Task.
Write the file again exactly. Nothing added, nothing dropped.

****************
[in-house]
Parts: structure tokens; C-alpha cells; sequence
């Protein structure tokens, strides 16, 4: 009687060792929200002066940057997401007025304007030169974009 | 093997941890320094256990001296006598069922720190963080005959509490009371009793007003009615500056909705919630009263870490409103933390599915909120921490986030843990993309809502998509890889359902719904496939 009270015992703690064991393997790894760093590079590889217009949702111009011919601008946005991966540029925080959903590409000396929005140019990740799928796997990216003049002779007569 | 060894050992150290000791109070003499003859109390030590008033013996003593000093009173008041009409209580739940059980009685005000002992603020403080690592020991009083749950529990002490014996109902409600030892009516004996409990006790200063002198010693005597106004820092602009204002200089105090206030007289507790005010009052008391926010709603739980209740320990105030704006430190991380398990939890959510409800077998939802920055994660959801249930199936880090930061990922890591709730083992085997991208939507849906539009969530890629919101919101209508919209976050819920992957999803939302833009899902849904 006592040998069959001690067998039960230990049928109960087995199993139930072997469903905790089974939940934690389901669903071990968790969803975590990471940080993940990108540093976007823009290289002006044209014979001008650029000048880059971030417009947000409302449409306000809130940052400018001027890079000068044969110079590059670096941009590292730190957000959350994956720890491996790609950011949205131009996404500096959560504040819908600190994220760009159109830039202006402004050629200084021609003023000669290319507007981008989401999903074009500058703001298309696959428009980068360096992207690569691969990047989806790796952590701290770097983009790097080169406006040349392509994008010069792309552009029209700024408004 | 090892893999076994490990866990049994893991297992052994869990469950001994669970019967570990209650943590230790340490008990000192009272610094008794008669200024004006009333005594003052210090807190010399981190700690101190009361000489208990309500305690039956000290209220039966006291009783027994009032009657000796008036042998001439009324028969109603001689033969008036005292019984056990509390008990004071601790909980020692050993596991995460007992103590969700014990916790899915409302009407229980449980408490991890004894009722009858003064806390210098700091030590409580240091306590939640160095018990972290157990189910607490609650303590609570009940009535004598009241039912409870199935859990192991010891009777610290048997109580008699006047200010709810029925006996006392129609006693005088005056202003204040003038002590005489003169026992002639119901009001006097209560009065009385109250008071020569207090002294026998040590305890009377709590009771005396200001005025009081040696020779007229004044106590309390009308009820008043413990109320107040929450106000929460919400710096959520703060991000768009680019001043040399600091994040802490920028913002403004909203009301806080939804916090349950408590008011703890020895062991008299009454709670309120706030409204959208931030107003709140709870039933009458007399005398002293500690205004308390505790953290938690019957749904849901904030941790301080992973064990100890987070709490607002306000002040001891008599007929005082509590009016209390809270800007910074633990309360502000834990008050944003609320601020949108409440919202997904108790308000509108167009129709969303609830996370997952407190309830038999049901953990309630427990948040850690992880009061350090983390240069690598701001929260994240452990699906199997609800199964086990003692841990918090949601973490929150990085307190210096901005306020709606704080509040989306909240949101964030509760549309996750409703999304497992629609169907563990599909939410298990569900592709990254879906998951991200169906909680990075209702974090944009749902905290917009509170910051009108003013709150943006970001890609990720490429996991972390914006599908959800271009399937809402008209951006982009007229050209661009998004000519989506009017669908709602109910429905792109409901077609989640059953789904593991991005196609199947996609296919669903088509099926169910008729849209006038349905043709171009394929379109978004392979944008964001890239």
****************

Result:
[in-house]
Parts: structure tokens; C-alpha cells; sequence
């Protein structure tokens, strides 16, 4: 009687060792929200002066940057997401007025304007030169974009 | 093997941890320094256990001296006598069922720190963080005959509490009371009793007003009615500056909705919630009263870490409103933390599915909120921490986030843990993309809502998509890889359902719904496939 009270015992703690064991393997790894760093590079590889217009949702111009011919601008946005991966540029925080959903590409000396929005140019990740799928796997990216003049002779007569 | 060894050992150290000791109070003499003859109390030590008033013996003593000093009173008041009409209580739940059980009685005000002992603020403080690592020991009083749950529990002490014996109902409600030892009516004996409990006790200063002198010693005597106004820092602009204002200089105090206030007289507790005010009052008391926010709603739980209740320990105030704006430190991380398990939890959510409800077998939802920055994660959801249930199936880090930061990922890591709730083992085997991208939507849906539009969530890629919101919101209508919209976050819920992957999803939302833009899902849904 006592040998069959001690067998039960230990049928109960087995199993139930072997469903905790089974939940934690389901669903071990968790969803975590990471940080993940990108540093976007823009290289002006044209014979001008650029000048880059971030417009947000409302449409306000809130940052400018001027890079000068044969110079590059670096941009590292730190957000959350994956720890491996790609950011949205131009996404500096959560504040819908600190994220760009159109830039202006402004050629200084021609003023000669290319507007981008989401999903074009500058703001298309696959428009980068360096992207690569691969990047989806790796952590701290770097983009790097080169406006040349392509994008010069792309552009029209700024408004 | 090892893999076994490990866990049994893991297992052994869990469950001994669970019967570990209650943590230790340490008990000192009272610094008794008669200024004006009333005594003052210090807190010399981190700690101190009361000489208990309500305690039956000290209220039966006291009783027994009032009657000796008036042998001439009324028969109603001689033969008036005292019984056990509390008990004071601790909980020692050993596991995460007992103590969700014990916790899915409302009407229980449980408490991890004894009722009858003064806390210098700091030590409580240091306590939640160095018990972290157990189910607490609650303590609570009940009535004598009241039912409870199935859990192991010891009777610290048997109580008699006047200010709810029925006996006392129609006693005088005056202003204040003038002590005489003169026992002639119901009001006097209560009065009385109250008071020569207090002294026998040590305890009377709590009771005396200001005025009081040696020779007229004044106590309390009308009820008043413990109320107040929450106000929460919400710096959520703060991000768009680019001043040399600091994040802490920028913002403004909203009301806080939804916090349950408590008011703890020895062991008299009454709670309120706030409204959208931030107003709140709870039933009458007399005398002293500690205004308390505790953290938690019957749904849901904030941790301080992973064990100890987070709490607002306000002040001891008599007929005082509590009016209390809270800007910074633990309360502000834990008050944003609320601020949108409440919202997904108790308000509108167009129709969303609830996370997952407190309830038999049901953990309630427990948040850690992880009061350090983390240069690598701001929260994240452990699906199997609800199964086990003692841990918090949601973490929150990085307190210096901005306020709606704080509040989306909240949101964030509760549309996750409703999304497992629609169907563990599909939410298990569900592709990254879906998951991200169906909680990075209702974090944009749902905290917009509170910051009108003013709150943006970001890609990720490429996991972390914006599908959800271009399937809402008209951006982009007229050209661009998004000519989506009017669908709602109910429905792109409901077609989640059953789904593991991005196609199947996609296919669903088509099926169910008729849209006038349905043709171009394929379109978004392979944008964001890239």